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Chp 6 Energy Metabolism Energy metabolism: - Catabolism: processes breaking down organic molecules to release energy - Anabolism: processes using energy.

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Presentation on theme: "Chp 6 Energy Metabolism Energy metabolism: - Catabolism: processes breaking down organic molecules to release energy - Anabolism: processes using energy."— Presentation transcript:

1 Chp 6 Energy Metabolism Energy metabolism: - Catabolism: processes breaking down organic molecules to release energy - Anabolism: processes using energy to construct molecules Why animals need energy?

2 Fundamentals of Animal Energetics Energy is needed for work Animals can use chemical, electrical and mechanical energies (high grade energy) for work but not thermal energy (low grade energy). Efficiency of energy transformation = output/input of high-grade Efficiency: Always less than 1. Ex: glucose  70%  ATP + 30% heat

3 Energy use Energy (food) is used for: –Maintenance –Growth (biosynthesis) –Work However, each conversion is inefficient –  heat formation –Usable energy: from feces(?!), body matter

4 Metabolic rate: Meaning and Measurement Energy for work + heat comes from energy consumed Rate of energy consumption = metabolic rate Energy is measured in calories or joules Calorie: amount of heat needed to raise the temperature of 1 gm of water by 1 o C. Metabolic rate = consumption of energy: calories/unit of time or watts Significance of metabolic rates: –1 - determines the amount of food an animal will need –2 - the total rate of heat production is proportional to the total activity of all its physiological mechanisms –3 - an animal’s metabolic rate represents the use of food resources of this animal’s ecosystem

5 Metabolic rate measurement Direct measurementIndirect measurement –By respirometry (box 6.4) –By measuring the chemical-energy content of the organic matter that enters and leaves the animal’s body ___

6 Metabolic rate Read p 149 Under aerobic metabolism, carbohydrates, proteins and lipids are burnt and produce CO2 The rate of O 2 consumption and CO 2 formation vary with the 3 gps of nutrients (table 6.1) Respiratory quotient (lungs) R = moles CO 2 produced /moles O 2 consumed For convenience, O 2 consumption is used to estimate the metabolic rate Allows to estimate the kind of food that has been burned Because this is cumbersome to calculate, the number 20.2J/ml O 2 is used to calculate the MR from O 2 consumption

7 Factors that affect metabolic rates 2 main factors: –physical activity –external temperature Other factors: –Age –Food ingestion –Gender –Time of the day –Body size –Reproductive condition –Hormonal state –Psychological stress For aquatic animal, the salinity of ambient water The food effect: specific dynamic action (SDA) = calorigenic effect of ingested food, especially proteins The SDA is about 25%-30% of the energy value of the meal.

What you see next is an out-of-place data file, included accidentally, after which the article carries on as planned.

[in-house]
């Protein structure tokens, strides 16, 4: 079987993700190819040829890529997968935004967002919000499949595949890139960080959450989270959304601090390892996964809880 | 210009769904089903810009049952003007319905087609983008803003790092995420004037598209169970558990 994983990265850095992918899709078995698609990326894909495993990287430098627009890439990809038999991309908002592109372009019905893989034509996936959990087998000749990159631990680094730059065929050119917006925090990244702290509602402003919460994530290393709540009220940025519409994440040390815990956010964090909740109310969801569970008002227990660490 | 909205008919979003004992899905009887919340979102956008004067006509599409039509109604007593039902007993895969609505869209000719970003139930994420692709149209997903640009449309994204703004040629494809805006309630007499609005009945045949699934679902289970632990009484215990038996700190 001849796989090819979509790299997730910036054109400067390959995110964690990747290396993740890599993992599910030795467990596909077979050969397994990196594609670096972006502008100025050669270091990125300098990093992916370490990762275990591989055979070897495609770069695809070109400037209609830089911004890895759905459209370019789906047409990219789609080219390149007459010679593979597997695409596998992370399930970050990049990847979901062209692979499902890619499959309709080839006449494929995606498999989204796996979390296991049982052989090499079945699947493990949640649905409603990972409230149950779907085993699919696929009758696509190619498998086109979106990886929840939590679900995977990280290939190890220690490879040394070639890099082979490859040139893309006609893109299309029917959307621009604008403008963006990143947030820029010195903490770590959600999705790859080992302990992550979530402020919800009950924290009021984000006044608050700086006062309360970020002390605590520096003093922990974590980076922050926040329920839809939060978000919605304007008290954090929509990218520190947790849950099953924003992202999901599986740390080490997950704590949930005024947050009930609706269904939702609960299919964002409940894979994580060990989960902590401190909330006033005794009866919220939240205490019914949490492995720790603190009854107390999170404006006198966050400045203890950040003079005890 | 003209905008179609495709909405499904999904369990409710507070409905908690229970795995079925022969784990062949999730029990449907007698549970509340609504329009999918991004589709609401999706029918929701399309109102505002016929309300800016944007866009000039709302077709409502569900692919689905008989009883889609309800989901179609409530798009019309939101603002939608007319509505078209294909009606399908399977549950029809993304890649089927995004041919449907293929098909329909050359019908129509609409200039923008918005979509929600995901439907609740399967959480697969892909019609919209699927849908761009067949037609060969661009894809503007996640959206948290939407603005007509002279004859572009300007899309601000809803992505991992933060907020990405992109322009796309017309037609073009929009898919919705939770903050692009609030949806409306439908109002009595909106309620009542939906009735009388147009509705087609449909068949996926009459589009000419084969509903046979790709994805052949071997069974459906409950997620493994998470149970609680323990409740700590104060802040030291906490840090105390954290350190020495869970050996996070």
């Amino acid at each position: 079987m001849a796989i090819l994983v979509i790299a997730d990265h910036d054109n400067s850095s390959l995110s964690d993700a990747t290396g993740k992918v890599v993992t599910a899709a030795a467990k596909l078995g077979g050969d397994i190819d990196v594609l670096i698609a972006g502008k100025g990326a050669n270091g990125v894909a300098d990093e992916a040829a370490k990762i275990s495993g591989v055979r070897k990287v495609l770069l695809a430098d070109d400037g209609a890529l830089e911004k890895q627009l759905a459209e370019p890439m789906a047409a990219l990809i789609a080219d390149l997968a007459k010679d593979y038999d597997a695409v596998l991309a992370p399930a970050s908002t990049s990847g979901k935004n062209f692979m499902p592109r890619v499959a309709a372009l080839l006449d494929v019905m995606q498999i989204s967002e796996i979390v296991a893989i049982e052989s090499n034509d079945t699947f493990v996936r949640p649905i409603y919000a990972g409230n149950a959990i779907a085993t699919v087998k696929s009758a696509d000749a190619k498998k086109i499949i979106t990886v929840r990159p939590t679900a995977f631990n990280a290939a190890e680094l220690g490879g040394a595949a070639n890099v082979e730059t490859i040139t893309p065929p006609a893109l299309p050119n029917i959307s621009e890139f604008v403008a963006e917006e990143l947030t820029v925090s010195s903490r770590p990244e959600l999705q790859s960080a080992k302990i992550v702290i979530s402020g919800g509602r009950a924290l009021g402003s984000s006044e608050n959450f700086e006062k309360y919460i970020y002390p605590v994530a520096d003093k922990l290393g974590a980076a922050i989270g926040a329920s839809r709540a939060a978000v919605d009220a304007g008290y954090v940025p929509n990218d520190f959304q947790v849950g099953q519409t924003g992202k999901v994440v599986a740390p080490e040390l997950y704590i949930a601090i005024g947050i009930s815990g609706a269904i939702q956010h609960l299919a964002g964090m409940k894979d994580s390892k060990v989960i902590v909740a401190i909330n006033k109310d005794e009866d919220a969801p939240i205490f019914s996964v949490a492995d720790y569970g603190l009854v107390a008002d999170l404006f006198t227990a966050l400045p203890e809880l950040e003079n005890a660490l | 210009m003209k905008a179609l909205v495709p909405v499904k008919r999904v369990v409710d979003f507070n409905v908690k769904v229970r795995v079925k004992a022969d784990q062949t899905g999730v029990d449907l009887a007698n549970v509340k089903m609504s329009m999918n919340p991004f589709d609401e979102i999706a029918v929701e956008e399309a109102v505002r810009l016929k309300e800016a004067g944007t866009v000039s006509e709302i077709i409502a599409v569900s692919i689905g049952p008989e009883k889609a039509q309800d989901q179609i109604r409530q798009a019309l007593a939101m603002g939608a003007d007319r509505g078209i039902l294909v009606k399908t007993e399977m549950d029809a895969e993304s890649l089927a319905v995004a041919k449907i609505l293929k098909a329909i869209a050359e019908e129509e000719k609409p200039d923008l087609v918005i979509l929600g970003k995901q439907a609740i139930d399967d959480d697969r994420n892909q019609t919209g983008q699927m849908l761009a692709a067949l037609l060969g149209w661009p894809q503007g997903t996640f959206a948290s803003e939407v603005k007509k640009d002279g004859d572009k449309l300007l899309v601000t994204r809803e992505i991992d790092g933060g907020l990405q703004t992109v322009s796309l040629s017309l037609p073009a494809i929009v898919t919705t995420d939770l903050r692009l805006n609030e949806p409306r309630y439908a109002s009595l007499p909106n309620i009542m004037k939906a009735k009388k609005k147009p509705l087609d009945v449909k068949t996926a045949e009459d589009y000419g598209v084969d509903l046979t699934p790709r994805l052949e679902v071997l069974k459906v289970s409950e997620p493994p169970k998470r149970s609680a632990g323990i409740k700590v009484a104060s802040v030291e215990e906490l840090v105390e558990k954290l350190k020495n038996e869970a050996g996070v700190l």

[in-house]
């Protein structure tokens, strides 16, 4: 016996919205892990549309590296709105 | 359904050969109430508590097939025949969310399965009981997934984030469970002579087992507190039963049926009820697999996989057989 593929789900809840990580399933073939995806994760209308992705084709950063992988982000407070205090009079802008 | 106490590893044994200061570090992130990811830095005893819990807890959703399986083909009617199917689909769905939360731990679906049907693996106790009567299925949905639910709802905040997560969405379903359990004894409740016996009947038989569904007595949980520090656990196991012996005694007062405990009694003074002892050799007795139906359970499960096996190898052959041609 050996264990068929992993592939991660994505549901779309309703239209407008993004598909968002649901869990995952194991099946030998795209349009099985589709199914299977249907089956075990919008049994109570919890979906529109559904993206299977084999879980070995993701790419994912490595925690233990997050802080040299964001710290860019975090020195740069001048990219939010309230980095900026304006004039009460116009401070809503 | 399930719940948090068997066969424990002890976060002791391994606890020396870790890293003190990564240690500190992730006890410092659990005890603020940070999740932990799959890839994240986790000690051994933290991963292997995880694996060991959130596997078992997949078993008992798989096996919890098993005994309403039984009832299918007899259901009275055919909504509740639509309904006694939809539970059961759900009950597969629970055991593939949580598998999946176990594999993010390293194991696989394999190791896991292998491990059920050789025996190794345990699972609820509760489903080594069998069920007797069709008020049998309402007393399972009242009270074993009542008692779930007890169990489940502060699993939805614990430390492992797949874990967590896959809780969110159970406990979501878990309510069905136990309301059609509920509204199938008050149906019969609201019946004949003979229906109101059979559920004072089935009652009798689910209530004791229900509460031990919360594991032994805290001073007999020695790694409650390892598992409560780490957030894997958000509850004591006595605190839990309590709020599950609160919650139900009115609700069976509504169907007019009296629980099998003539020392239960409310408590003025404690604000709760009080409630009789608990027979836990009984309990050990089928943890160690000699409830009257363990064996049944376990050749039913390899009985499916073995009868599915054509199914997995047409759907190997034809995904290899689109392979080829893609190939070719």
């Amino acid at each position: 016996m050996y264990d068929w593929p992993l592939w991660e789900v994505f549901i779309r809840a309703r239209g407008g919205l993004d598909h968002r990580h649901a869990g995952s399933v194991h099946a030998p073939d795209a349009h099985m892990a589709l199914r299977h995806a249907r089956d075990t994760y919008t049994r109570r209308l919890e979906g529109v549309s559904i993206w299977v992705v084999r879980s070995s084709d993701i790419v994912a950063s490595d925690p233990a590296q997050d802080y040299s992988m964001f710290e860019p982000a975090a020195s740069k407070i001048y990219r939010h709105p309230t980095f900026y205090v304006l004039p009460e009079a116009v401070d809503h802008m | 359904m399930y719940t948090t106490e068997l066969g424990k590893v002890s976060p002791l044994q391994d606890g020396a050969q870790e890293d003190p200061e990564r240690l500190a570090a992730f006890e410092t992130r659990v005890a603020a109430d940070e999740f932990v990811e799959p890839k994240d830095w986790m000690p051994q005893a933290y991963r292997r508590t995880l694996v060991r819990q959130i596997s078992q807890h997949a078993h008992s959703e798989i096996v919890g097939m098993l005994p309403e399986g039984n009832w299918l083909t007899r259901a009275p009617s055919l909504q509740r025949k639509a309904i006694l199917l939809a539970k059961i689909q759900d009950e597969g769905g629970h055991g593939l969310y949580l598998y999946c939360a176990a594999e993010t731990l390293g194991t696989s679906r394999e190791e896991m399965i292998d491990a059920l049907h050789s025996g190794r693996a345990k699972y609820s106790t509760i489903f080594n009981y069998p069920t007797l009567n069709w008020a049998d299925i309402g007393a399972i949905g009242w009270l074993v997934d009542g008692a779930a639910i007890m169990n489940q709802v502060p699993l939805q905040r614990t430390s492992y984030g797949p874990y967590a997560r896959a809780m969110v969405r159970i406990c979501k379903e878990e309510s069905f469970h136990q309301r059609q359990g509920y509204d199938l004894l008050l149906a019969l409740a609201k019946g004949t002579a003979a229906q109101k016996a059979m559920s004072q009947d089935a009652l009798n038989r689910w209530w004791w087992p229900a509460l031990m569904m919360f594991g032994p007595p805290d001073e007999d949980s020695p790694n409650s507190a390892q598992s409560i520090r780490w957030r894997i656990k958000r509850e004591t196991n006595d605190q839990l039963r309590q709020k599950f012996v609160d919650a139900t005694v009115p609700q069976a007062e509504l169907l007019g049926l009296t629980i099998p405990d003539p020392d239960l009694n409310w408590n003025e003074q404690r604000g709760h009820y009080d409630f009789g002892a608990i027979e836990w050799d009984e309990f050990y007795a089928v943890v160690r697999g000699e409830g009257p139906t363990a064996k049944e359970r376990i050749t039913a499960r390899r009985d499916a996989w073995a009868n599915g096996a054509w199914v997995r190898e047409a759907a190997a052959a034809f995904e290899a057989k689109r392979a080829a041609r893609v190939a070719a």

8 Basal metabolic rate = BMR = metabolism rate at rest, at thermoneutral zone, in homeotherms Thermoneutral zone = temperature at which the BMR is minimal Standard Metabolic Rate = MR of a poikilotherm while it is 1) fasting, 2) resting

9 Metabolic rate, size and activity The maximal MR (M max ) during strong aerobic exercise tends to be 10 x the BMR The number of mitochondria per cells is higher in smaller species Smaller species have also a more extensive respiratory tubes and circulatory vessels

10 Heart size and Heart ? Heart size is proportional to body size However, smaller bodies have a higher MR How to provide the body with enough O2 to sustain a more intense MR?

11 Relationship between size and metabolic rate The total BMR increases with size, however, it does not proportionally increase with weight Weight-specific metabolic rate: relationship constant through homeo and poikilotherms (allometric relationship) M = aW b b = a varies with groups

12 Heart size and Heart ? Heart size is proportional to body size However, smaller bodies have a higher MR How to provide the body with enough O2 to sustain a more intense MR?

13 Heart size and Heart ? Heart size is proportional to body size However, smaller bodies have a higher MR How to provide the body with enough O2 to sustain a more intense MR? By having an increased Heart Rate and an increased Respiratory Rate Ecological consequences: –Smaller species need more food per unit of body weight –Smaller species draw more resources from the ecosystem –Smaller species accumulate more toxins than larger one.

14 Energetics of food and growth Proteins and carbohydrates = 4 kCal/gm, lipids – 9 kCal/gm Energy absorption efficiency = absorbed/ingested energy Growth growth efficiency= chemical-bondd energy of tissue added by growth (net)/ingested energy Net growth efficiency = chemical- bond energy of tissue added by growth (net)/absorbed energy Growth efficiency declines with age

15 Practical consequences Farming and aquaculture: animals are slaughtered when they have reached their peak growth. Afterward, there is a decrease in the investment All life processes cost energy Mental effort costs some, however, brain maintenance is overall costly

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